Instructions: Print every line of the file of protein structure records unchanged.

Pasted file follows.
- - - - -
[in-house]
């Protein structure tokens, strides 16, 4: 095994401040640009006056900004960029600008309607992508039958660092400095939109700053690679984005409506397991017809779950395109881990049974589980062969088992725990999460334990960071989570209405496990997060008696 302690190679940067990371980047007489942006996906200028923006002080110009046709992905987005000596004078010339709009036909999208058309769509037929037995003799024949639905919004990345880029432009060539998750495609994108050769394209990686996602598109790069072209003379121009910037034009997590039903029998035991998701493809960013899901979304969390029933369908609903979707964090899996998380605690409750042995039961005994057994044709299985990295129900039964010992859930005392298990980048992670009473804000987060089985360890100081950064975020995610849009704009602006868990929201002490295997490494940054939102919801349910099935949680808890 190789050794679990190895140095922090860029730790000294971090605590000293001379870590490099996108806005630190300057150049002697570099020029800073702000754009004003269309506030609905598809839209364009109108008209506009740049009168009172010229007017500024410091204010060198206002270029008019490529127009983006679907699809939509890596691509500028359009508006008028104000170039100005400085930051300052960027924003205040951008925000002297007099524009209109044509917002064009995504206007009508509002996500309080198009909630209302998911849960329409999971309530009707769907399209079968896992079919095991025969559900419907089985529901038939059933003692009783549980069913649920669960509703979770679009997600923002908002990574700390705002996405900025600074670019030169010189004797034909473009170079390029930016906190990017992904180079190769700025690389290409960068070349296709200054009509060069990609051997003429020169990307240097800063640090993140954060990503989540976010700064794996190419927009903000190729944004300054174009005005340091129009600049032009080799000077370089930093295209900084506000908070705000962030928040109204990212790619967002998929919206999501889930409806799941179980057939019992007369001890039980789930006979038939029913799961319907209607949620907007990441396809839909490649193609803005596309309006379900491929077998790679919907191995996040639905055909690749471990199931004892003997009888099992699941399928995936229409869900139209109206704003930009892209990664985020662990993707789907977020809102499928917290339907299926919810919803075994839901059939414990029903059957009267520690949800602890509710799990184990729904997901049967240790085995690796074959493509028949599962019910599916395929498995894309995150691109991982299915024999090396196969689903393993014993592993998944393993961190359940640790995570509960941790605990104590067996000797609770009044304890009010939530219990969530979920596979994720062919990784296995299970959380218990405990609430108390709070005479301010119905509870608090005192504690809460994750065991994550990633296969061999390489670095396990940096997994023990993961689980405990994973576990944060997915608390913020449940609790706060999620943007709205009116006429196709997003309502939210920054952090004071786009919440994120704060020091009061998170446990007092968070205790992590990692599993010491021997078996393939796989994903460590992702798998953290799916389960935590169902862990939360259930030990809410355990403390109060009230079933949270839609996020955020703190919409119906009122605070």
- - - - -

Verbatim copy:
[in-house]
């Protein structure tokens, strides 16, 4: 095994401040640009006056900004960029600008309607992508039958660092400095939109700053690679984005409506397991017809779950395109881990049974589980062969088992725990999460334990960071989570209405496990997060008696 302690190679940067990371980047007489942006996906200028923006002080110009046709992905987005000596004078010339709009036909999208058309769509037929037995003799024949639905919004990345880029432009060539998750495609994108050769394209990686996602598109790069072209003379121009910037034009997590039903029998035991998701493809960013899901979304969390029933369908609903979707964090899996998380605690409750042995039961005994057994044709299985990295129900039964010992859930005392298990980048992670009473804000987060089985360890100081950064975020995610849009704009602006868990929201002490295997490494940054939102919801349910099935949680808890 190789050794679990190895140095922090860029730790000294971090605590000293001379870590490099996108806005630190300057150049002697570099020029800073702000754009004003269309506030609905598809839209364009109108008209506009740049009168009172010229007017500024410091204010060198206002270029008019490529127009983006679907699809939509890596691509500028359009508006008028104000170039100005400085930051300052960027924003205040951008925000002297007099524009209109044509917002064009995504206007009508509002996500309080198009909630209302998911849960329409999971309530009707769907399209079968896992079919095991025969559900419907089985529901038939059933003692009783549980069913649920669960509703979770679009997600923002908002990574700390705002996405900025600074670019030169010189004797034909473009170079390029930016906190990017992904180079190769700025690389290409960068070349296709200054009509060069990609051997003429020169990307240097800063640090993140954060990503989540976010700064794996190419927009903000190729944004300054174009005005340091129009600049032009080799000077370089930093295209900084506000908070705000962030928040109204990212790619967002998929919206999501889930409806799941179980057939019992007369001890039980789930006979038939029913799961319907209607949620907007990441396809839909490649193609803005596309309006379900491929077998790679919907191995996040639905055909690749471990199931004892003997009888099992699941399928995936229409869900139209109206704003930009892209990664985020662990993707789907977020809102499928917290339907299926919810919803075994839901059939414990029903059957009267520690949800602890509710799990184990729904997901049967240790085995690796074959493509028949599962019910599916395929498995894309995150691109991982299915024999090396196969689903393993014993592993998944393993961190359940640790995570509960941790605990104590067996000797609770009044304890009010939530219990969530979920596979994720062919990784296995299970959380218990405990609430108390709070005479301010119905509870608090005192504690809460994750065991994550990633296969061999390489670095396990940096997994023990993961689980405990994973576990944060997915608390913020449940609790706060999620943007709205009116006429196709997003309502939210920054952090004071786009919440994120704060020091009061998170446990007092968070205790992590990692599993010491021997078996393939796989994903460590992702798998953290799916389960935590169902862990939360259930030990809410355990403390109060009230079933949270839609996020955020703190919409119906009122605070």